Friday, January 29, 2010

Passion #3

I have mulled this post over in my mind and written and rewritten it and I'm still at a loss as to how to communicate what my heart so desperately wants to say.

My third passion is to reduce the number of abortions based on Down syndrome. The current numbers stand at 90%. Ninety-percent of women, when shown by amnio or cvs to be carrying a baby with Down syndrome, choose abortion. Keeping in mind that there are many of us who, when faced with indicators of Ds, chose to forego further testing, it is still a staggering number.

I recently read someone's comment that those who choose testing are only those who would abort, anyway, however, I know that's not really accurate. I have read the stories of many, many women who swore going into the test that there was no way they would consider termination and yet, that's exactly what they did.


Fear mostly. Raw terror. Not having an actual baby to reassure them, they are terrified of the unknown. Most parents of kids with Ds that I have contact with propose that education and exposure are the answer. If we just show the world how wonderful our kids are, people will get it and the fear will go away. I'm sad to say that I don't buy that.

We are a society of convenience and ease. Our sole motivation is to make our lives easier. Easier is better in western civilization. Having a child with a "disability" is not considered easy and therefore, must be avoided.

Though not easier, our lives are better because of Eon. He is a joy and delight. I could repeat this until I was blue in the face, but most people will only take note of the extra appointments, his earlier heart surgery, and his developmental delays. They will rejoice with me that I consider myself blessed..... and be secretly glad that it's me and not them.

How can you possibly convince people that you really love having a child with Down syndrome without it sounding like you are just trying to make the best of a difficult situation?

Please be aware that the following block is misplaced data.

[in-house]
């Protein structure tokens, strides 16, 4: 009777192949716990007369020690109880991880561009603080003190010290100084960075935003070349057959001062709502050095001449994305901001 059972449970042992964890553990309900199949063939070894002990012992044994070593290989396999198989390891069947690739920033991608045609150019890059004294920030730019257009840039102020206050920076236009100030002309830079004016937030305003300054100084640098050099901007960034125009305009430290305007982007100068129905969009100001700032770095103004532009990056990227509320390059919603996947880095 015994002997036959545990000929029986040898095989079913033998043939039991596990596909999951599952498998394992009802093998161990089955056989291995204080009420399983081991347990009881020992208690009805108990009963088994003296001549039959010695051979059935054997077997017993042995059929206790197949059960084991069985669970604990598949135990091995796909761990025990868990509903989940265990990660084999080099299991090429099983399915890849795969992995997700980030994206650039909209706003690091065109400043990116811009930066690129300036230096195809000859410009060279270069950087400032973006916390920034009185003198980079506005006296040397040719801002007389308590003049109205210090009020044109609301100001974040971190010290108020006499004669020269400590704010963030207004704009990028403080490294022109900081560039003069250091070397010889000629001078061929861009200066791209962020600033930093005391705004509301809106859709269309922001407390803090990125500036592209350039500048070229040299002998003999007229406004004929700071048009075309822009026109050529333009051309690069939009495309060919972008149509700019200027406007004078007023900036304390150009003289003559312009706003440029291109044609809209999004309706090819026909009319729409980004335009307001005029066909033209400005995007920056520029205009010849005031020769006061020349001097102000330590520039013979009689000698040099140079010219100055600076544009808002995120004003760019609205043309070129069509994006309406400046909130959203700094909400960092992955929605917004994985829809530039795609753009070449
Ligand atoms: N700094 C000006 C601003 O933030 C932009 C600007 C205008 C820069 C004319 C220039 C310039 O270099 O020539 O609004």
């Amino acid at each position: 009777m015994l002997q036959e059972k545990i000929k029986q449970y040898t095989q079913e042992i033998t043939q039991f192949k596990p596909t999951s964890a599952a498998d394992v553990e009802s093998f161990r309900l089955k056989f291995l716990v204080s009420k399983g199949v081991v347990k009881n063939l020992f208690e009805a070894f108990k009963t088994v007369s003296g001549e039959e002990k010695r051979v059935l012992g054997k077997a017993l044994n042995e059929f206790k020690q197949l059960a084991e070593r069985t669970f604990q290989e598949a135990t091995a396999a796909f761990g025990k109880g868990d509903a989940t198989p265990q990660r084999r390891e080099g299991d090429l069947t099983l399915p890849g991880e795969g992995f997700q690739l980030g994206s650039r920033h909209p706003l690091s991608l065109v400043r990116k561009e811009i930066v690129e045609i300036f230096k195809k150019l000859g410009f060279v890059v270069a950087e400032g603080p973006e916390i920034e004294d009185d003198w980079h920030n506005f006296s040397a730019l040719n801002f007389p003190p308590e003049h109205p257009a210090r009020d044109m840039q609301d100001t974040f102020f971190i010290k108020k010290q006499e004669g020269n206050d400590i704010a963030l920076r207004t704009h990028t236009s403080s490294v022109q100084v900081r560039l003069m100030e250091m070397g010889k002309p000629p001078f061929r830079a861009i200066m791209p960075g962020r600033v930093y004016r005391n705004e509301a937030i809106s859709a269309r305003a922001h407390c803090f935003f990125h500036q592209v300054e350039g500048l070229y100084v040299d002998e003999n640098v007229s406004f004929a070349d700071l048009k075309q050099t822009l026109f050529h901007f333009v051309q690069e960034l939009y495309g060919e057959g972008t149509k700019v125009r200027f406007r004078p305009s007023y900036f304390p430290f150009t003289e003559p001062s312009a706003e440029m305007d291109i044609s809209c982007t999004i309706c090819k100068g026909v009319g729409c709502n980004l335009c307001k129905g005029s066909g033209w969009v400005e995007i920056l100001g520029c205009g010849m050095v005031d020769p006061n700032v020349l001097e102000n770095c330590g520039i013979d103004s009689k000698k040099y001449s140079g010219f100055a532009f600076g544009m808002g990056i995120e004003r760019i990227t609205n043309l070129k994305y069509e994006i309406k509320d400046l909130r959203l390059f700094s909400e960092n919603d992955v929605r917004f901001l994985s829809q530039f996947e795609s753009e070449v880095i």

You can't.

I so wish I could see this as a simple education problem, but I can't because it's not....its a spiritual problem. People always see what they want to see. Therefore, they will see suffering where none is, they will see hardship when none exists, and they will not see joy where it is in abundance in order to justify their behavior and pacify their hearts, so that they can do what is easy and convenient.

There is one who blinds their eyes, who has come to steal, kill, and destroy. They are deceived and no amount of education will prevent their hearts from believing the lies they so readily embrace.

It is not just the unborn that suffer from the deception. I have read the stories and my heart also aches for the women who have chosen wrongly and now must face that choice every day. They are often overcome with grief and guilt. They will never be the same.

Senseless is the only word that comes to mind.

So what do I do with this passion of mine? I still educate and advocate every chance I get. But, I also pray, fervently, for those who are making the choice and for those who have already made it.


  1. I really think there is such a huge stigma about peoople that are "mentally retarded". This is the crux of the issue in many people's mind. They can't stand to think of their child as "one of them" and so they will make excuses about a lifetime of suffering, health issues, the "not right for my family" line, etc. Really it just comes down to having a child that is different. People don't want difference, especially if that difference is percieved as a very bad thing by society. I don't know if I'm making any sense, but I agree with you that I'm not entirely sure education would make a huge difference in the numbers. It comes down to acceptance and inclusion rather, although certainly knowledge is never a bad thing.

  2. Tara,

    I have always thought that it has to do with shame and guilt. Like Stephanie said, the stigma. I remember feeling embarassed in the beginning, though I never understood why back then. Now I do. Society excludes and makes fun of people who are cognitively impaired to the point that most people are terrified of having a child "like that".

    The abortions won't stop until the perceptions about people with Ds change. That will come slowly as we continue to educate people and show off our loved ones to the world.

  3. I had never really thought much about disabilities until Claire's arrival. It just didn't affect me much, and I think that is the problem. People just don't really think about what doesn't affect them and while education can't hurt, like the others I don't think that is the only answer. There is a stigma with a mental disability, much more so, I think, than even with a physical disability. Why, I'm not sure...

  4. Excellent post! I'm not a Christian at all, but I fully share your views on this issue. My partner is pregnant and has just turned 40 ("high-risk" for Down's therefore). We haven't yet taken none of the tests, and I'd rather want her not to take them, but she's logically scared due to age factor and stuff. Anyway who are we to decide who should live and who shouldn't?. Out of our eagerness for convenience and ease, we are more afraid of the image than of the condition itself. Shame!